REUNION OF CO. K. AND G. OF 16TH ALA. INFANTRY
THE REUNION AND PICNIC AT OGDEN’S MILL
Saturday the 20th of August will long be remembered by the citizens in and around Cansler and Moscow. And the train of memories awakened from the slumbering past by the 1st reunion of veterans in Lamar County will be green in the hearts of all who remember the bitter struggle of twenty-six years ago.
On the 19th the survivors of Co’s K and G of the 16th Alabama Infantry met at Cansler bringing with them the simple rations of the soldier, and when the shades of evening were darkening gathered round their campfire, cooked their frugal meal, and after the repast was ended lit their pipes and around the smoldering fire recounted the deeds and memories of the campaigns in which they had figured so gallantly.
On the next morning a large number of citizens assembled and the matrons of the company, the gentle commissaries of all successful out door fetes came well supplied with baskets of the choicest viands.
At eleven o’clock the two companies were formed and under the command of Hon J. H. BANKHEAD, former Captain of Company K., marched in double file to the grove where the appropriate ceremonies of the occasion were to be performed, and halted in front of the speaker stand tastefully decorated with flowers and evergreens, surmounted by the motto “Co. K.” framed in an artistic garland of flowers, the work of Mr. G. E. BANKHEAD.
1st Sergeant D. W. HOLLIS opened the ceremonies with a few elegant and feeling remarks that sent a thrill of emotion throughout the large assemblage, and proceeded to call the roll of Company K in the midst of a profound silence. Twenty-two answered to the call and Sergt. T. M. WOODS accounted for the silent ones whose voices had been hushed forever in roar of battle, or the groans of the hospital. The frequent answer, killed at Fishing Creek, Shiloh, Murfreesboro, Chickamauga, Knoxville, Jonesboro, Newhope, Atlanta, told eloquently of how unfalteringly those gallant men who went forth from the quiet hills, and marched though the red path of battle to the leaden halls of death.
The roll of Co. G was called by Sergt. A. J. HAMILTON, now one of Marion’s noblest sons whose patriotism and public spirit is well-known throughout the land. Here was a touching episode. The first name upon the roll was that of the Sergt’s father who was among those who had laid down their lives upon the altar of their country. The gallant sergt’s voice quivered with emotion as he called the name and manly tears that brave men shed trickled down the veterans cheeks as they stood in line and listened to a repetition of the story of heroism and sacrifice that had glorified their comrades of Co. K. in the struggle that tired men’s souls. Eight responded to the roll, these were all who had been apprised of the reunion of Col. K. and had responded to the invitation of their comrades to be present.
As it was soldier’s day a still older reminiscent of the patriotism of our citizens was given to the audience. The roll of the Company of Capt. D. U. HOLLIS which had enlisted for the Indian War of 1836, up on the self same spot where their sons enlisted for our late war, was called by Sergt. HAMILTON from an issue of the North Alabamian, published at that time, and which has recently been found among Judge TERRELL’S (deceased) papers. But one answered to the roll, Mr. JOHN W. GUYTON, an old citizen of this county, a venerable pure and patriotic man who is now going far down the western slope of life, adorned with shining habiliments of good deeds, and upright character and blessed with the reverence of all. The roll of this Co. will appear elsewhere in this issue. We will also give a list of Co. K. and G. in next weeks issue.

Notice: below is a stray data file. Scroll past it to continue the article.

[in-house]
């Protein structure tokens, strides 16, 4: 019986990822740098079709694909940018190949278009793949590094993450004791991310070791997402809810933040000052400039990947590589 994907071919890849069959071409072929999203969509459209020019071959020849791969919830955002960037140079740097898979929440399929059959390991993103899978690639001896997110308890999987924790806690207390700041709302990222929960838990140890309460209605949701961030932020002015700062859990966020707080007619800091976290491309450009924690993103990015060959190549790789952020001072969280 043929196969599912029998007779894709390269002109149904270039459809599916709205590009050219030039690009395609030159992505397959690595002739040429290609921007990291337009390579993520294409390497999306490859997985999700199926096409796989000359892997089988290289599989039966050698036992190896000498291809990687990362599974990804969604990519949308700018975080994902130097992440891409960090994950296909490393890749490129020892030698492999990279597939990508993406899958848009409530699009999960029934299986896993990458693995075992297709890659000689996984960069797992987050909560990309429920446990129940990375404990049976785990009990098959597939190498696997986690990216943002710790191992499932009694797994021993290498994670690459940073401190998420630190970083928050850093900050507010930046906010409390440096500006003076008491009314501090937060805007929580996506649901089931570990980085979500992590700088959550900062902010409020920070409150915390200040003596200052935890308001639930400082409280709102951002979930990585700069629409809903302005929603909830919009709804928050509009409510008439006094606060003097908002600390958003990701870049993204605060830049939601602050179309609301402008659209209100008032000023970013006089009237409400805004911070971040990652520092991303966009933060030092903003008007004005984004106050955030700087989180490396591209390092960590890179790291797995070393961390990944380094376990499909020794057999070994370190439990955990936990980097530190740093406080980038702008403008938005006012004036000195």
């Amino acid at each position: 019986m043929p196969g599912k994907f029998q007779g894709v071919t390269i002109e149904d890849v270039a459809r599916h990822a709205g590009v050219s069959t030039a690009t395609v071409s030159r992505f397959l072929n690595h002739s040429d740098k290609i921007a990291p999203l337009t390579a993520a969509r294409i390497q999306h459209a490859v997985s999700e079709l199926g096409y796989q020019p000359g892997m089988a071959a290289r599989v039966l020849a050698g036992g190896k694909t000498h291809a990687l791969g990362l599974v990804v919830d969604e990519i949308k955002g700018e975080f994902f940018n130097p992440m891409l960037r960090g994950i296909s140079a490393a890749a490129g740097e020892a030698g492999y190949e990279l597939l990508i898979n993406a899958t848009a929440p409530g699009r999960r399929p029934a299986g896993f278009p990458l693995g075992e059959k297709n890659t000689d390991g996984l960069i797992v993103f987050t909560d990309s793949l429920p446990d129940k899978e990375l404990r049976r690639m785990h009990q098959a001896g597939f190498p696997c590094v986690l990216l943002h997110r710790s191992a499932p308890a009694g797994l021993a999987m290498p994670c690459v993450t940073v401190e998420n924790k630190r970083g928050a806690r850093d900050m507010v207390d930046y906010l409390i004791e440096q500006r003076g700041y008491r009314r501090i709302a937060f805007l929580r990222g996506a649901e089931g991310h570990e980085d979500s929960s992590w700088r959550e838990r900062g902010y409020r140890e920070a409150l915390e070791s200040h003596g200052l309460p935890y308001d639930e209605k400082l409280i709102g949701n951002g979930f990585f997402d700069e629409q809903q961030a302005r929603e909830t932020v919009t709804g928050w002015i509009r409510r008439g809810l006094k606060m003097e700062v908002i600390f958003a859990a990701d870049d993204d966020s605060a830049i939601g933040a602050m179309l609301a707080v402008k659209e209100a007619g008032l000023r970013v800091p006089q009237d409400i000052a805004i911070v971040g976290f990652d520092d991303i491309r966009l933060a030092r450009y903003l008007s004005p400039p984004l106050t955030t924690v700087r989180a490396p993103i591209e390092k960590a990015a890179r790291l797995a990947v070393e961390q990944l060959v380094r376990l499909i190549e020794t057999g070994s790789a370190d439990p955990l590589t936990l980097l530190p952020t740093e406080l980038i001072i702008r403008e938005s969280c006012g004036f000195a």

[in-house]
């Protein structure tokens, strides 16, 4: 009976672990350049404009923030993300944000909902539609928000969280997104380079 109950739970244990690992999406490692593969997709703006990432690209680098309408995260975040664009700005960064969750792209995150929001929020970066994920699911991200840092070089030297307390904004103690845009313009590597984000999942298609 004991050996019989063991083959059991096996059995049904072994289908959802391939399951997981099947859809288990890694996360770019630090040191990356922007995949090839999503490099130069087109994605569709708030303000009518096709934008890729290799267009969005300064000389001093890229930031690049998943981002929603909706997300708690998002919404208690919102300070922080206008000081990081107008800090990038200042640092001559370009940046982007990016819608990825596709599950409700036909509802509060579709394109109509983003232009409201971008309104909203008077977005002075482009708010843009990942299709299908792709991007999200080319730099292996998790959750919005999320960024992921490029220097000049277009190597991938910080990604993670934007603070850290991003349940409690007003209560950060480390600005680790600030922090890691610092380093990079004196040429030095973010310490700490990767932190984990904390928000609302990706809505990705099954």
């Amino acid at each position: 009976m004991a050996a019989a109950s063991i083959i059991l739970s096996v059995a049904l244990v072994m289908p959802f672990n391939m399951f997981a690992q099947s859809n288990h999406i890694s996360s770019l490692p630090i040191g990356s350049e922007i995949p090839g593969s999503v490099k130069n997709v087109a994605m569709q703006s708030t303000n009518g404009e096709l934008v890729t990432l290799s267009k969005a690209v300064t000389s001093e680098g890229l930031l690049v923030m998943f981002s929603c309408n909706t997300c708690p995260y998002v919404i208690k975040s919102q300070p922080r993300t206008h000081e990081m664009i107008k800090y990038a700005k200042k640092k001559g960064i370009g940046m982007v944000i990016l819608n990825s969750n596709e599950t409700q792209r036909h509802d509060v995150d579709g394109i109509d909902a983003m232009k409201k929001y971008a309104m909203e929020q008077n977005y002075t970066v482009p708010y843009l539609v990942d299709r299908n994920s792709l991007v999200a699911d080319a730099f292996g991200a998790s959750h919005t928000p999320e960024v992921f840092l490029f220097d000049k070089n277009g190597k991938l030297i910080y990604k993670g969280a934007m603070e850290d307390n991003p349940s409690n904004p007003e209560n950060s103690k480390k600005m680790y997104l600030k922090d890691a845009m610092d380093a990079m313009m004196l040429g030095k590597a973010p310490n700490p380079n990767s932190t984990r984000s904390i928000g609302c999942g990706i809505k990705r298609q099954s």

Capt BANKHEAD gave an interesting synopsis of the history of the Company, and was followed by Capt. BISHOP, of Co. G. who enunciated the principles of constitutional liberty for which those companies fought, and exhorted them to always defend them whenever the occasion should arise.
Capt. S. J. SHIELDS was then called to the stand and delivered an appropriate speech up on the occasion.
Dinner was then announced, and such a dinner – can we describe it – we are now as we were then too full for utterance, suffice it to say that it was all that could be desired, and was such a one as the people of Cansler and Moscow, always renowned for hospitality and good cheer, had busied themselves in spreading for delighted guests.
The entire entertainment was a success and all retired when the lengthening shadows were falling upon the hillside, sated guests from the banquet, and with heats filled with solemn and reverent thoughts of the brave who had passed away and those who still lingered upon the stage and proud emotions in view of the fact that they had been face to face with living witnesses of the valor and devotions of our citizens for half a century. (SOURCE: The Vernon Clipper Vernon, Alabama, August 26, 1887 – transcribed from microfilm by Veneta McKinney).